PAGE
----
• Published: May 27, 2020
Premarital Agreements in Kansas

So, you want to get married, and you are deciding what the next step is. You have heard of these things called prenuptial agreements. , but you’re not really sure what they are.

1) What is a prenup?

A prenuptial (“prenup”) agreement is essentially a contract between two people considering marriage that establishes rights to property and support in the event of divorce or death. It is not, as some would say, an early admission of defeat. First of all, conversations about finances and assets are important before entering into marriage. In order for a prenup to be enforceable, each person must have made a full disclosure of all their financial interests. These conversations make sure that a couple is on the same page, and have been open and honest with each other. For example, will the couple have combined or separate finances? Is there a large debt in the name of one person that will loom over the marriage? Is there a family inheritance that one person wants protected for their children from another marriage? Simply having these crucial conversations can, in fact, help a couple avoid problems in the marriage.

2) What are the requirements of a prenup in Kansas?

Kansas law does recognize Prenuptial Agreements. (K.S.A. 23-2401 et seq.). First and foremost, the agreement must be in writing. It must be entered into freely and without pressure. The earlier before the wedding, the better. It must be fair. This does not mean that that everything must be equally divided, it just means that it cannot be so one-sided as to be unconscionable. An example of this is that a prenup cannot deny spousal support if it will place one person on state assistance. Both parties must have fully disclosed all financial interests prior to entering the agreement. It is strongly encouraged that each person have their own attorney review the document to be sure that their individual rights are protected and that one person does not have an unfair advantage. It becomes enforceable after the marriage. It can be modified or revoked after the marriage, under the same conditions. (Must be in writing, fair, etc.)

3) What do prenups cover?

Prenups can help establish the rights of each party in property acquired by either party, either before or after the marriage, the right to mortgage, sell or control that property, what happens to certain property in the case of divorce or death, the right to spousal support in the case of divorce or death, the right to make a will or designate life insurance beneficiaries in accordance with the agreement, it will usually dictate the choice of law that governs the agreement, and any other matter that is not in violation of public policy or imposing a criminal penalty. Prenups cannot change any requirement for one spouse to pay the other child support. (K.S.A. 23-2404)

4) Do I need a Prenuptial Agreement?

Only the couple can determine this. Situations where this might be strongly advisable.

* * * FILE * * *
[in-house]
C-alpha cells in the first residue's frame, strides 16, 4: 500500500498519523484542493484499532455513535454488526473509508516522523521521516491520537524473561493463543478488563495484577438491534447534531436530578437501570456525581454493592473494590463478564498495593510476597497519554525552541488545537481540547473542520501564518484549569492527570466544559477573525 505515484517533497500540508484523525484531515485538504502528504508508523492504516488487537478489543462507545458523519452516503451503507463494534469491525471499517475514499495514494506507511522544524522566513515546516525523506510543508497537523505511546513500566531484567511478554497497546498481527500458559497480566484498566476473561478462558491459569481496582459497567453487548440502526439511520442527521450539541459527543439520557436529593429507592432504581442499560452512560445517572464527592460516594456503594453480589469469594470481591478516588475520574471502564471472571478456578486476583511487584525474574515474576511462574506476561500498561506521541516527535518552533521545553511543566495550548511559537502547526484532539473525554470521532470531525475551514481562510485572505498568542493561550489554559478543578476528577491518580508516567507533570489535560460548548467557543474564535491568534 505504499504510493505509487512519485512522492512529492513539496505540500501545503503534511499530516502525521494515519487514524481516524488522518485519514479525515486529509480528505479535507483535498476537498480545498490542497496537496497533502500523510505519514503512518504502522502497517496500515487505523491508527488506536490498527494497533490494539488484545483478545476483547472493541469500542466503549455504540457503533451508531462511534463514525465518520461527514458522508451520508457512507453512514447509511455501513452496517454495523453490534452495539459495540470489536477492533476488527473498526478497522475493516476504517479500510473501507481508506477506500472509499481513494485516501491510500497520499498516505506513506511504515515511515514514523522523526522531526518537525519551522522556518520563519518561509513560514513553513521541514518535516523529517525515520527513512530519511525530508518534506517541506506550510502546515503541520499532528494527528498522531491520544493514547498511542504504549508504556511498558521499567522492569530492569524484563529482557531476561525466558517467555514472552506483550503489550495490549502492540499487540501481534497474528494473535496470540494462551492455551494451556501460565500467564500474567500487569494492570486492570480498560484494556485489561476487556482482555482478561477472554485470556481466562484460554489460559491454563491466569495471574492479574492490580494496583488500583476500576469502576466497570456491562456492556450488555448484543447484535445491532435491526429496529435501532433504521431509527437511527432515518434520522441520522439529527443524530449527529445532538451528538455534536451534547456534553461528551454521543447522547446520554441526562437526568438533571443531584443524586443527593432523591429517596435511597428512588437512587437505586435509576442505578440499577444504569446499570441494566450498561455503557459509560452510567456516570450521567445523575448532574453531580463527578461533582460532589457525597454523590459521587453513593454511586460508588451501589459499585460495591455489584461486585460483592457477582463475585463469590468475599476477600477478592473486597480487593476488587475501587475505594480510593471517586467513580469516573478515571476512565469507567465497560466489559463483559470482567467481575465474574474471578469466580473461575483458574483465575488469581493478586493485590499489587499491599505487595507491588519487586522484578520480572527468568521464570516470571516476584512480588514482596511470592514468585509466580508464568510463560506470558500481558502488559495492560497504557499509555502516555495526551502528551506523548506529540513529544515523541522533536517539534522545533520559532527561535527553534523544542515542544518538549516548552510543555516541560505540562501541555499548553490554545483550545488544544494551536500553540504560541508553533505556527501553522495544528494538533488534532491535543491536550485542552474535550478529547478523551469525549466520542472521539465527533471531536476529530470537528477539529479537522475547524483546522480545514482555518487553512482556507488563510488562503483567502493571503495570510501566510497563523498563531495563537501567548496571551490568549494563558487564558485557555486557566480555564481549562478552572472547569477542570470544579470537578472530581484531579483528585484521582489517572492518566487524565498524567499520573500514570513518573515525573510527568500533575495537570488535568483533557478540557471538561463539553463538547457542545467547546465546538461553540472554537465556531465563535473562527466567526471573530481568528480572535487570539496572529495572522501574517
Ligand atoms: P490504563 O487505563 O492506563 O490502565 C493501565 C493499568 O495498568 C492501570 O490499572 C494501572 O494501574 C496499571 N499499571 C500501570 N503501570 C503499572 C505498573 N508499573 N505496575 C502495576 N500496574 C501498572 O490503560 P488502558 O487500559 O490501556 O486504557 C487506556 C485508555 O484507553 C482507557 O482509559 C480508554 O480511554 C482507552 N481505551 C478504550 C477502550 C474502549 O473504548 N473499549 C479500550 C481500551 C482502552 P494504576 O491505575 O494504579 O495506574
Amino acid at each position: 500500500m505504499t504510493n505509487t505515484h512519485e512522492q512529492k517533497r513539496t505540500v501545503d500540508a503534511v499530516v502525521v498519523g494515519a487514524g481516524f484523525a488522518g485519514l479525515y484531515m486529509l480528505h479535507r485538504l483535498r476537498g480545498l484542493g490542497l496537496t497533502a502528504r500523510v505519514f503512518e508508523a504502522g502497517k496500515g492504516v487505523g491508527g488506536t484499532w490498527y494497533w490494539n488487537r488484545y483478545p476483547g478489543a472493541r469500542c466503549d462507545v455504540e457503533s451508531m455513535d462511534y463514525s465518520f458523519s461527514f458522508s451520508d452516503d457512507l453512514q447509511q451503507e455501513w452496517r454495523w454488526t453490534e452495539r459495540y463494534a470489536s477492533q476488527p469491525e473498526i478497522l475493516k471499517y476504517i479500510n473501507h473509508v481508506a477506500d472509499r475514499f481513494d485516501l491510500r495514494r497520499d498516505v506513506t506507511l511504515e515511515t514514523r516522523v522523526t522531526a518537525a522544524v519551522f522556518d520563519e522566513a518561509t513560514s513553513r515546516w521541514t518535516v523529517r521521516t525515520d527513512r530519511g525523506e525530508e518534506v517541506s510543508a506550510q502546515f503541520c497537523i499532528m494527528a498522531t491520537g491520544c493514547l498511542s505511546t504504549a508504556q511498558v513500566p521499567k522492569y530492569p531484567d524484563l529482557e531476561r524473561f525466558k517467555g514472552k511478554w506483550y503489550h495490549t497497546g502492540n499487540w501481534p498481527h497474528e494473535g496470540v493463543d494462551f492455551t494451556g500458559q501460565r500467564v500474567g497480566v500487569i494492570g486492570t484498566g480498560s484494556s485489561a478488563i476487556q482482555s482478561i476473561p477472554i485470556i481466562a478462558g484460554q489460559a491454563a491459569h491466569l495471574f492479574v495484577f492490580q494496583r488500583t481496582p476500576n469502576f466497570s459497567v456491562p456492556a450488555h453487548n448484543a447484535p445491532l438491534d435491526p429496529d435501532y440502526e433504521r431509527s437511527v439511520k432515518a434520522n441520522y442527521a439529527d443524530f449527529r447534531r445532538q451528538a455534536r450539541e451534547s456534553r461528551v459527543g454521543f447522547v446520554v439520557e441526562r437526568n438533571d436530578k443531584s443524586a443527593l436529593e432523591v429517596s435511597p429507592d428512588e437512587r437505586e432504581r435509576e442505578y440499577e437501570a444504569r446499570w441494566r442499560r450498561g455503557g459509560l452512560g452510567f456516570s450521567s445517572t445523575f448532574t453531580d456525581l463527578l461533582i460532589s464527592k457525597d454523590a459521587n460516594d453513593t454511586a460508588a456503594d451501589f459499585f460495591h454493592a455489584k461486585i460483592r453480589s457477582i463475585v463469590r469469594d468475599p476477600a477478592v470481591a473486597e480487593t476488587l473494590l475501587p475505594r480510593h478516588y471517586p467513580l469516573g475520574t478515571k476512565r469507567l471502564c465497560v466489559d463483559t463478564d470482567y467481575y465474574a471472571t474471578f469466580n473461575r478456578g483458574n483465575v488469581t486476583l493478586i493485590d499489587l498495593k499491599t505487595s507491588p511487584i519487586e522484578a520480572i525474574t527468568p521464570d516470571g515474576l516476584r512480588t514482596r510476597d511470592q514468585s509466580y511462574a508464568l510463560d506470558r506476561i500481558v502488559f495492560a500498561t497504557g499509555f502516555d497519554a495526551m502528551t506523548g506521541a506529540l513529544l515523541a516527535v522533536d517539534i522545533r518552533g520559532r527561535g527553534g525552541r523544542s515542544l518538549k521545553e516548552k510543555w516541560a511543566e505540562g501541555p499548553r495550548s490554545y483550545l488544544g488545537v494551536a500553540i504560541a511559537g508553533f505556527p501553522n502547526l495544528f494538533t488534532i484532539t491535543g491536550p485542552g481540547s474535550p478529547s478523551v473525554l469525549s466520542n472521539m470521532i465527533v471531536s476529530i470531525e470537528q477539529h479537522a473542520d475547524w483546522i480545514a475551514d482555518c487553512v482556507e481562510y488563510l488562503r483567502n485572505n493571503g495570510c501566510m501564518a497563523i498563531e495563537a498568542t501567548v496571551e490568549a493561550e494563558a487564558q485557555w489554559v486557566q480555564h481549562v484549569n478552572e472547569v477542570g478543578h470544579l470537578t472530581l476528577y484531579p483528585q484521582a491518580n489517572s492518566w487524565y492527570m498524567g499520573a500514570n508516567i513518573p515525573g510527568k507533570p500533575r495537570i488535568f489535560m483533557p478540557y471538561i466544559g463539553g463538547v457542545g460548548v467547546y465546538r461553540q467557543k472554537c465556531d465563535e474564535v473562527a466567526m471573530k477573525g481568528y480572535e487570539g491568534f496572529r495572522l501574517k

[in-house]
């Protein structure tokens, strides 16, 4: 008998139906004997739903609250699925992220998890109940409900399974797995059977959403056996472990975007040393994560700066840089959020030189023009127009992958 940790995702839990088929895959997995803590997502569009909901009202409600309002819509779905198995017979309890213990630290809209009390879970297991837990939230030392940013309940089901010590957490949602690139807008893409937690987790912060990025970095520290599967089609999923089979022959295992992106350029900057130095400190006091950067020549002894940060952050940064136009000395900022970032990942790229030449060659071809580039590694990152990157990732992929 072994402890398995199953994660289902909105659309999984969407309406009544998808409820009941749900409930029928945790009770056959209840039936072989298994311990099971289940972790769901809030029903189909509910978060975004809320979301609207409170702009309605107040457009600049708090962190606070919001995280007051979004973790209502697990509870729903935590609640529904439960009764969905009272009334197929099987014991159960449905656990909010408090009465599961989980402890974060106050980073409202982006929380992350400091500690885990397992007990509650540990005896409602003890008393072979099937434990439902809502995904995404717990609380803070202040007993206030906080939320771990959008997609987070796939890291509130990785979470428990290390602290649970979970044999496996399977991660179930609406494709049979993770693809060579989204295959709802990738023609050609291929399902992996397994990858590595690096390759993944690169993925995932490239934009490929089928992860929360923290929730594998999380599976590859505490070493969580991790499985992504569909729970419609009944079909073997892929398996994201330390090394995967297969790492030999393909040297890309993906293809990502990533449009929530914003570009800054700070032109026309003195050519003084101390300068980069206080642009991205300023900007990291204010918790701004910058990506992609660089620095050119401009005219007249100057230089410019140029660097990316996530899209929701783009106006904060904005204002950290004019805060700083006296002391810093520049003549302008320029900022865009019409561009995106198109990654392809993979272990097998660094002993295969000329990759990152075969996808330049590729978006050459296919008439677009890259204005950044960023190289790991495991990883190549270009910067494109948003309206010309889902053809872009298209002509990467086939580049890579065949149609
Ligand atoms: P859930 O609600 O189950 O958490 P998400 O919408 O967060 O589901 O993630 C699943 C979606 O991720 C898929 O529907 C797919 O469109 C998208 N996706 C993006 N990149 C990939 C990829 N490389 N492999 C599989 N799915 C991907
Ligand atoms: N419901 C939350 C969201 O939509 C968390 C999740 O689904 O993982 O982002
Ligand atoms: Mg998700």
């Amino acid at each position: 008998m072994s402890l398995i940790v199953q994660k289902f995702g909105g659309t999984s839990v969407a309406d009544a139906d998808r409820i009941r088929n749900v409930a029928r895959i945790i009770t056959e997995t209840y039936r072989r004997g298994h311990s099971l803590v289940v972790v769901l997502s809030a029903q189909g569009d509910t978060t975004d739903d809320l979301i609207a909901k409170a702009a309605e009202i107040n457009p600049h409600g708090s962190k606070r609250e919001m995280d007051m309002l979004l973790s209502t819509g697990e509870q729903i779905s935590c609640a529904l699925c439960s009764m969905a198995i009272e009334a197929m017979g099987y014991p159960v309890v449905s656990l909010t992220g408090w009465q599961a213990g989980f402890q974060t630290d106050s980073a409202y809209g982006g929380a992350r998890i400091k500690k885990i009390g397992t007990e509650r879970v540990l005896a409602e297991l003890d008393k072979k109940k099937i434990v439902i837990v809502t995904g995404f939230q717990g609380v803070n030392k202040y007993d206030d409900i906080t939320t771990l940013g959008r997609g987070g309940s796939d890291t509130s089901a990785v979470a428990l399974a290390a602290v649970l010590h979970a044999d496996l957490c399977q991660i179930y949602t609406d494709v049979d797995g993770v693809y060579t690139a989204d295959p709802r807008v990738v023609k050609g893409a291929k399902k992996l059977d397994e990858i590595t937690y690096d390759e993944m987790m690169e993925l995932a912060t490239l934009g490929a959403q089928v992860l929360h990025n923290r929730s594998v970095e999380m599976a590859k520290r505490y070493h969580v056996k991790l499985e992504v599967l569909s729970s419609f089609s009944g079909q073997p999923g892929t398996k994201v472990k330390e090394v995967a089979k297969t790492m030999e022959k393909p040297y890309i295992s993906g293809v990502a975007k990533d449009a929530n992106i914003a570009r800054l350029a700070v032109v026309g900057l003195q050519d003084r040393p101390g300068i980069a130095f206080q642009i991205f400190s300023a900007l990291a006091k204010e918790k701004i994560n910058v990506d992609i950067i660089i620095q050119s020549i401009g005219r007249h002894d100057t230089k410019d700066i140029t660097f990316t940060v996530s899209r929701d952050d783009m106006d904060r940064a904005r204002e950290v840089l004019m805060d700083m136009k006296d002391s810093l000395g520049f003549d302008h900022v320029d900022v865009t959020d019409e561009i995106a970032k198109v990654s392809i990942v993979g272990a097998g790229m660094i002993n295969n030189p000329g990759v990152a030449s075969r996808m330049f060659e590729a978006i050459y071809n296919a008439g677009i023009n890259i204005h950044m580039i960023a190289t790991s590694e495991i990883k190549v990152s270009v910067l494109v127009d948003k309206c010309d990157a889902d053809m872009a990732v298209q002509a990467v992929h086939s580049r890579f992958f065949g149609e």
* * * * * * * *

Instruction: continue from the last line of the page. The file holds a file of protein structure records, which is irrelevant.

• When there are children from previous relationship and you want to be sure that certain property is protected for their benefit in case of divorce or death.
  • When either or both parties have significant assets or business interests that need to be protected.

It is important, before entering into a prenup, that the parties know what their rights would be if the don’t.

  • Without a premarital agreement, the parties may own separate property, real or personal, during the course of the marriage, but, upon filing for divorce all that property will be deemed marital property subject to equitable division by the court upon divorce.
  • Without a premarital agreement to the contrary, a divorce court can divide all pension, retirement plans, and 401(k) plans of the parties, whether such benefits were earned prior to or during the marriage.
  • Without a premarital agreement to the contrary, upon filing for divorce a spouse may be entitled to temporary maintenance while the marriage is pending as well as permanent maintenance once the divorce is finalized.
  • Without a premarital agreement to the contrary, a district court may require one divorcing spouse to pay the debts and obligations of the other.
  • Under the laws of intestacy in Kansas, it is possible a surviving spouse could receive up to 100 percent of a deceased’s estate, and a surviving spouse is entitled to renounce the terms of decedent spouse’s will, and is then entitled to up to one-half of the decedent’s augmented estate.

Do I need a lawyer5) Do I need a lawyer?

Prenup agreements can be very complex and complicated documents. In order for a prenup to be enforceable, it is strongly encouraged that each person to the agreement meet with their own attorney.

If you do decide to move forward, here is a list of critical items that you should discuss with your soon-to-be spouse: Premarital Advisory. If, after speaking with your spouse, you decide to start the process, please contact our office to complete a necessary list of questions,



Rob Titus is a caring Kansas lawyer with over a decade of litigation experience in family law courts across the state. An avid listener as well as communicator, Rob Titus hopes to ensure that no Kansas individual or family finds themselves without the means to defend themselves in court.

Connect with Titus Law Firm to stay up to date with changes in Kansas Family Law so that you and your family can benefit from the knowledge and experience of dedicated litigators.

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